ST. GEORGE — While Utah’s strict DUI law took effect just before New Year’s Day, a handful of other state laws were enacted Tuesday. Among them are laws regarding motor home and ATV fees and registration, revisions focusing on charter schools, and giving the Legislature the ability to call special sessions.
For information regard new state tax laws for 2019, click here.
0.05 DUI law
Called the strictest DUI law in the nation, the 0.05 DUI law went into effect last Saturday.
Supporters say the law will save lives by getting those who drink to think twice about getting behind the wheel. Opponents have bashed it for being too strict and even potentially damaging to Utah’s hospitality industry.
Following its annual New Year’s Eve DUI enforcement blitz across the state, the Utah Highway Patrol reported over Twitter Wednesday that troopers made 29 DUI arrests. The majority of those arrests were over the old 0.08 limit, with one dipping to 0.059.
“During that same time period last year, we made 46 arrests for DUI,” the UHP post stated. “We would love to see this trend continue as the state moves forward with the new .05 limit!”
Off-highway vehicle fees and registration
House Bill 143 modifies registration and statewide fees for all-terrain vehicles, certain motorcycles and street-legal ATVs.
Under the new law, registration fees for off-road vehicles will not exceed $35, while the fee for a street-legal ATV will not exceed $72. Utah’s Motor Vehicle Division will also require that $1 of the registration go to the Spinal Cord and Brain Injury Rehabilitation Fund.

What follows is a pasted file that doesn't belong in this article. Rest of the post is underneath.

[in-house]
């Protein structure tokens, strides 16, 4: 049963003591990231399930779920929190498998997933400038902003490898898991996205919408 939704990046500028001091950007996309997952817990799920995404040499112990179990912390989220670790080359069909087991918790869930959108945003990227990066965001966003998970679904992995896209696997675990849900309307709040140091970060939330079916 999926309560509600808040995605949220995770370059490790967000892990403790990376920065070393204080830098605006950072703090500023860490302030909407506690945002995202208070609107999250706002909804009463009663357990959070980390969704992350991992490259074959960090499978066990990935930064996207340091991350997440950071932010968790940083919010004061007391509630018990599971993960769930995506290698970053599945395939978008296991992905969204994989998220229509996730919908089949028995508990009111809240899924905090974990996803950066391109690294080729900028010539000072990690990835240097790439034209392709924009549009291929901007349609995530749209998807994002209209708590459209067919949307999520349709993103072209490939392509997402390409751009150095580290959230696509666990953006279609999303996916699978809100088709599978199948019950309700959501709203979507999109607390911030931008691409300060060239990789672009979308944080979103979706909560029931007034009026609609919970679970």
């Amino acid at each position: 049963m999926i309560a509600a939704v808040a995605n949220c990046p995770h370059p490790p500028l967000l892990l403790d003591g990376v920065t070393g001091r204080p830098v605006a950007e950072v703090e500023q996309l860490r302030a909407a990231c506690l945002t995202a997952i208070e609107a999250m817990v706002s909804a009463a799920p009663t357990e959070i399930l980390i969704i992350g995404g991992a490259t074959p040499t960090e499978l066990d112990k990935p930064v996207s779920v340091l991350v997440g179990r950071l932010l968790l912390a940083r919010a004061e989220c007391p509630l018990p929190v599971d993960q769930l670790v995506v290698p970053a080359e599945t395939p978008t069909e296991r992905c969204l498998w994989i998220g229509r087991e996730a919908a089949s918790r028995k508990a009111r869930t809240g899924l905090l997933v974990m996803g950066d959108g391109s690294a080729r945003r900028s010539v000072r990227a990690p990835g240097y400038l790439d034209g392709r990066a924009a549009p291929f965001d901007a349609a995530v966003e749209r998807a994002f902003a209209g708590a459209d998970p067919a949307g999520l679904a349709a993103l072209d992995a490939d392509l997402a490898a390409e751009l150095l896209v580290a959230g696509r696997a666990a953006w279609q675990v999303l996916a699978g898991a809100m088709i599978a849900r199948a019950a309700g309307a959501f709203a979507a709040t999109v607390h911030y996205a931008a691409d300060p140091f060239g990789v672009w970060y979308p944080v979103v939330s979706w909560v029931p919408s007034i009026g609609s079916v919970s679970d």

Statewide fees for ATVs and snowmobiles will no longer be the same and will vary based on the age of the vehicle.
Motor home fees
Senate Bill 169 creates a new uniform fee policy for motor homes based on their age, and will range from $690 for a motor home less than three years old to $90 for one that is 15 or more years old.
Allowing the Legislature to call special sessions
House Joint Resolution 18 amended the Utah Constitution to allow the Legislature to call a special session under certain circumstances and lays out a process by which to do it.
Limits are placed on what the Legislature can do during a special session. Related clarification for special sessions called by the governor are also given, as is a provision providing options for the governor to address a shortfall of revenues to cover the costs of expenses to the state, including calling the Legislature into session.
According to the new law, the Legislature can call a special session if two-thirds of the state House and the Senate are in favor of doing so due to “persistent fiscal crisis, war, natural disaster, or emergency in the affairs of the State” that require legislative attention.
The resolution called for the Lt. Governor’s Office to place the proposed amendment on the 2018 ballot. It passed with 63 percent of the vote.
License plate transfers
House Bill 162 requires that the state’s Motor Vehicle Division transfer the license plates of a vehicle that has been sold traded or changes ownership through some other means to the new person who registers the vehicles.
Personalized and or special group license plates, such as ones marking the previous owner as a first responder or member of the military, cannot be transferred.
Public school amendments
House Bill 313 focuses on charter schools, amending definitions, repealing outdated provisions and generally cleaning up the state code. Under the law, individuals are able to report a violation of statute or rule to the State Board of Education.
The Senate must approve of the Board of Education’s appointments to the State Charter School Board.
The Board of Education must also adopt rules establishing minimum standards for a charter school application or charter school compliance. Rules governing the board’s ability to approve charter school applications passed by the State Charter School Board or a board of trustees or an institution of higher education are also repealed.
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